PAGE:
Features every parent should consider

Some of the most important things to look for in any device.

Runs both apps and programs

  • Latest version of Windows - apps and settings go with you across all devices.
  • Able to run programs such as Microsoft Office, Adobe Photoshop or AutoCad.

Battery life to last a typical school day

  • Make sure it lasts a typical school day; 8 hours is usual.
  • Remember battery life will vary with usage, so go for a longer battery life if possible.

Dual Band Wi-Fi Access

  • Make sure it has dual band Wi-Fi (2.4Ghz and 5Ghz) to get the fastest access to the school network.

Lightweight

  • Aim for under 1.6 Kg.
  • Consider what your individual student is capable of carrying.

Work ONLINE AND OFFLINE

  • Optimised to work in the cloud when you're connected to the internet and work on your desktop when you're not

USB port

  • Needed to connect digital peripherals, such as a microscope, a printer, graphics tablet, a musical keyboard, thermometer, light meter, etc.

10" (minimum) screen, touchscreen and keyboard

  • A minimum of a 10" screen - larger for creative or technical work.
  • A touchscreen for browsing.
  • A keyboard for typing assignments.

Important to note: Microsoft advises that purchasers always check that the detailed specification of a particular model is as expected and that it meets your desired criteria. Features and functions will vary within a manufacturers range. This checklist, has been created by Microsoft as a guide only. It is based on our experience of working with K-12 schools in Australia and has been built with assistance from device manufacturers. Please remember that actual requirements will vary by usage and user, and we recommend you seek advice from a specialist supplier.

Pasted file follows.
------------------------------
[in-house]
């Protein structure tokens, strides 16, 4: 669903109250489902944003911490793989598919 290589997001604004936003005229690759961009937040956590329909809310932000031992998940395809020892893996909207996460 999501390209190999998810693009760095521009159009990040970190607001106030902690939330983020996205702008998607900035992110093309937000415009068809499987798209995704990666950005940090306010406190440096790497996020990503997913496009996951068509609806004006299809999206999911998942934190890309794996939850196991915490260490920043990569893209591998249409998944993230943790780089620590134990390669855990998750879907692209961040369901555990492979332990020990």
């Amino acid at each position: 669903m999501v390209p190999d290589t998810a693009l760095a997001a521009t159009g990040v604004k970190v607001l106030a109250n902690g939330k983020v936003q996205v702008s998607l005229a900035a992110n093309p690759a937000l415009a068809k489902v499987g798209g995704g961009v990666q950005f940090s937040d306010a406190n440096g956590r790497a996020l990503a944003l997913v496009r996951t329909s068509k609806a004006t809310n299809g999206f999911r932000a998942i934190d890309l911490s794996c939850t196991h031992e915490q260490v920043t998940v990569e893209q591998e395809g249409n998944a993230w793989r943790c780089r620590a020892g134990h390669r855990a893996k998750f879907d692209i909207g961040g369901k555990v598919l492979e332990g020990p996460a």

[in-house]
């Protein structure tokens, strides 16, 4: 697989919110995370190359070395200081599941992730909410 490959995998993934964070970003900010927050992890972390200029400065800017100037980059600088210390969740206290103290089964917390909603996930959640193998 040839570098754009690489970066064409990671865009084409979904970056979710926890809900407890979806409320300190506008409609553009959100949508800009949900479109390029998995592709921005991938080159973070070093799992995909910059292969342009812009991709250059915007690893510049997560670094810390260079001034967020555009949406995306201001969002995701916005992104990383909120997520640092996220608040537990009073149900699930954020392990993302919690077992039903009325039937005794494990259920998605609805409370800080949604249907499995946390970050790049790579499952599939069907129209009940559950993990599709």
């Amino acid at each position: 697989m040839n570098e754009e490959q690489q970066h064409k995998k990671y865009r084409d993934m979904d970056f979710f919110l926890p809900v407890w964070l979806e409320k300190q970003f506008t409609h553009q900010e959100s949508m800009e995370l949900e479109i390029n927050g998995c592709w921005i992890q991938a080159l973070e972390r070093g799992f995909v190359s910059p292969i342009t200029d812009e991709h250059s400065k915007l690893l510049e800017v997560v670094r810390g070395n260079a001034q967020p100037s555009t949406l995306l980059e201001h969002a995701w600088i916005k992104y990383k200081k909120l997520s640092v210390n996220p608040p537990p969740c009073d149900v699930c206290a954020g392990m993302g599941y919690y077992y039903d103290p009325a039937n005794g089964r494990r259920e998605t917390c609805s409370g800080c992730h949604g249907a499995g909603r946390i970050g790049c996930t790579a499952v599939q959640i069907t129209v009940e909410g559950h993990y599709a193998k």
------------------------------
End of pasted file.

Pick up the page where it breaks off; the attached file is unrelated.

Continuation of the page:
We also recommend

Other device features worth looking out for.

Pen

  • We recommend an active digital pen that supports precise handwriting input for note-taking, sketching and writing maths and science equations.

Storage

  • Go for at least 128GB of storage in laptops and 2-in-1s.
  • At least 32GB of storage in tablets is recommended.

Durable for everyday school use

  • Insist on a protective case.
  • Look for solid state drives (SSD).

Family safety software

  • Windows Defender and SmartScreen.
  • Windows Family Settings.

Keeping your kids safe online

Windows Family Safety helps protect your kids from adult and violent content when they're online. This video explains how to set up Family Safety on your device.

Tech terms you'll want to know

To make sure you know as much about your child's devices as they do!

What's a processor?
The processor is the 'brain' of the computer and determines its performance. It's wise to go for the best one you can afford, so your device can continue to handle future demands. Remember you can upgrade most other specs on your computer but not your processor so why not future proof yourself?
  • Intel® Atom - fast web browsing and outstanding battery life
  • Intel Celeron® - entry-level processor for basic computing
  • Intel Pentium® - reliable multitasking
  • Intel® Core i3 - amazing multitasking and visuals
  • Intel® Core i5 - performance that adapts to suit the task in hand
  • Intel® Core i7 - top of the line for the most demanding software
What's RAM?
Short for Random Access Memory, having more RAM means your apps will run faster and multitasking is smoother. Tablets usually need 1GB of RAM, while laptops demand 4GB for normal academic usage or 8GB for technical usage.
What's a solid state drive?
Older laptops use hard drives with mechanical, spinning discs - you may have heard it whirring away when under intense usage. A Solid State Drive uses digital memory chips instead, meaning it can run faster, as well as being more resilient and less noisy.

Check out the latest devices suitable for school

Free Office for Kiwi eligible teachers and students

Get your copy today!